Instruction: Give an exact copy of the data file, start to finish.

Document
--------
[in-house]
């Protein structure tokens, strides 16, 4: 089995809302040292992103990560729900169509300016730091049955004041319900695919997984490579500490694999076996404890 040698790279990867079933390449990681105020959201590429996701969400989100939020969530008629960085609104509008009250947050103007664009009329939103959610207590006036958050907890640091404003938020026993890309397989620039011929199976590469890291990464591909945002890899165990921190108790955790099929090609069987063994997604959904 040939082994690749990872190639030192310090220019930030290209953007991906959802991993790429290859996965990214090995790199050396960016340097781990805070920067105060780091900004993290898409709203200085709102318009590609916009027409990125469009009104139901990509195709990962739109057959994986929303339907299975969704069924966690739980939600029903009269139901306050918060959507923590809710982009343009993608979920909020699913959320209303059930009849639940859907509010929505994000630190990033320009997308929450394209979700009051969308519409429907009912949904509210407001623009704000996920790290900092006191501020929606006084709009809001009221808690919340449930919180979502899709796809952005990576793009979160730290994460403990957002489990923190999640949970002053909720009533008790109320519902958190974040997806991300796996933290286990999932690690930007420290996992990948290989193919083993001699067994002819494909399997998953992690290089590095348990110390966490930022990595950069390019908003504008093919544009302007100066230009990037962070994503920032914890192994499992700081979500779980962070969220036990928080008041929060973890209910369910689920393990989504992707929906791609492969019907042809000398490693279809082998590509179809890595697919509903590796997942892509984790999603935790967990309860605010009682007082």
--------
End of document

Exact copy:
[in-house]
């Protein structure tokens, strides 16, 4: 089995809302040292992103990560729900169509300016730091049955004041319900695919997984490579500490694999076996404890 040698790279990867079933390449990681105020959201590429996701969400989100939020969530008629960085609104509008009250947050103007664009009329939103959610207590006036958050907890640091404003938020026993890309397989620039011929199976590469890291990464591909945002890899165990921190108790955790099929090609069987063994997604959904 040939082994690749990872190639030192310090220019930030290209953007991906959802991993790429290859996965990214090995790199050396960016340097781990805070920067105060780091900004993290898409709203200085709102318009590609916009027409990125469009009104139901990509195709990962739109057959994986929303339907299975969704069924966690739980939600029903009269139901306050918060959507923590809710982009343009993608979920909020699913959320209303059930009849639940859907509010929505994000630190990033320009997308929450394209979700009051969308519409429907009912949904509210407001623009704000996920790290900092006191501020929606006084709009809001009221808690919340449930919180979502899709796809952005990576793009979160730290994460403990957002489990923190999640949970002053909720009533008790109320519902958190974040997806991300796996933290286990999932690690930007420290996992990948290989193919083993001699067994002819494909399997998953992690290089590095348990110390966490930022990595950069390019908003504008093919544009302007100066230009990037962070994503920032914890192994499992700081979500779980962070969220036990928080008041929060973890209910369910689920393990989504992707929906791609492969019907042809000398490693279809082998590509179809890595697919509903590796997942892509984790999603935790967990309860605010009682007082």